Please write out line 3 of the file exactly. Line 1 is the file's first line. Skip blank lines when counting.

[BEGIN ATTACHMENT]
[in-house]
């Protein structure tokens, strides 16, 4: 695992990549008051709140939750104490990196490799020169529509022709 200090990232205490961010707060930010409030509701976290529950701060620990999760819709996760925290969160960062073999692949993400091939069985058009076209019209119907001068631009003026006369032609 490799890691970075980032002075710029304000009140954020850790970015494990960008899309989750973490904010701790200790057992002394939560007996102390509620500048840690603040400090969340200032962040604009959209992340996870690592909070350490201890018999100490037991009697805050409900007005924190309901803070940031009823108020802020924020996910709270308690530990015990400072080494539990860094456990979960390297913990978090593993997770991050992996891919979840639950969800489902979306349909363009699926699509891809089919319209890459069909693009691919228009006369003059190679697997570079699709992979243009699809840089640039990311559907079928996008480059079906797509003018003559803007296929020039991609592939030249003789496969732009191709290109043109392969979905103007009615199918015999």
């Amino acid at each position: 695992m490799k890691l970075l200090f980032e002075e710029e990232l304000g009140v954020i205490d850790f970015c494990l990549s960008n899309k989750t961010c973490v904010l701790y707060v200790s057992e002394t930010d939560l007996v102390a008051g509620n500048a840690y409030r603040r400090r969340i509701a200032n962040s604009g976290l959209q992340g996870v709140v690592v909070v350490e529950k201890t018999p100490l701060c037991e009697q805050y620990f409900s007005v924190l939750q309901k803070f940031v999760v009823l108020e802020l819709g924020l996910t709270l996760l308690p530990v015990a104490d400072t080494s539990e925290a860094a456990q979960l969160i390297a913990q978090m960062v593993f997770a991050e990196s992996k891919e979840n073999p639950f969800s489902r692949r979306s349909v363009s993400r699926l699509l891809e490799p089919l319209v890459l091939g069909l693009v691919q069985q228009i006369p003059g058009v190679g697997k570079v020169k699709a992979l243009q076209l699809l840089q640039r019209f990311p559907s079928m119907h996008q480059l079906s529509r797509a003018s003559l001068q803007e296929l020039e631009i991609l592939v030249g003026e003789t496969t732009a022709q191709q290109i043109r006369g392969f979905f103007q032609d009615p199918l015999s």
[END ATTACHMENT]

């Amino acid at each position: 695992m490799k890691l970075l200090f980032e002075e710029e990232l304000g009140v954020i205490d850790f970015c494990l990549s960008n899309k989750t961010c973490v904010l701790y707060v200790s057992e002394t930010d939560l007996v102390a008051g509620n500048a840690y409030r603040r400090r969340i509701a200032n962040s604009g976290l959209q992340g996870v709140v690592v909070v350490e529950k201890t018999p100490l701060c037991e009697q805050y620990f409900s007005v924190l939750q309901k803070f940031v999760v009823l108020e802020l819709g924020l996910t709270l996760l308690p530990v015990a104490d400072t080494s539990e925290a860094a456990q979960l969160i390297a913990q978090m960062v593993f997770a991050e990196s992996k891919e979840n073999p639950f969800s489902r692949r979306s349909v363009s993400r699926l699509l891809e490799p089919l319209v890459l091939g069909l693009v691919q069985q228009i006369p003059g058009v190679g697997k570079v020169k699709a992979l243009q076209l699809l840089q640039r019209f990311p559907s079928m119907h996008q480059l079906s529509r797509a003018s003559l001068q803007e296929l020039e631009i991609l592939v030249g003026e003789t496969t732009a022709q191709q290109i043109r006369g392969f979905f103007q032609d009615p199918l015999s």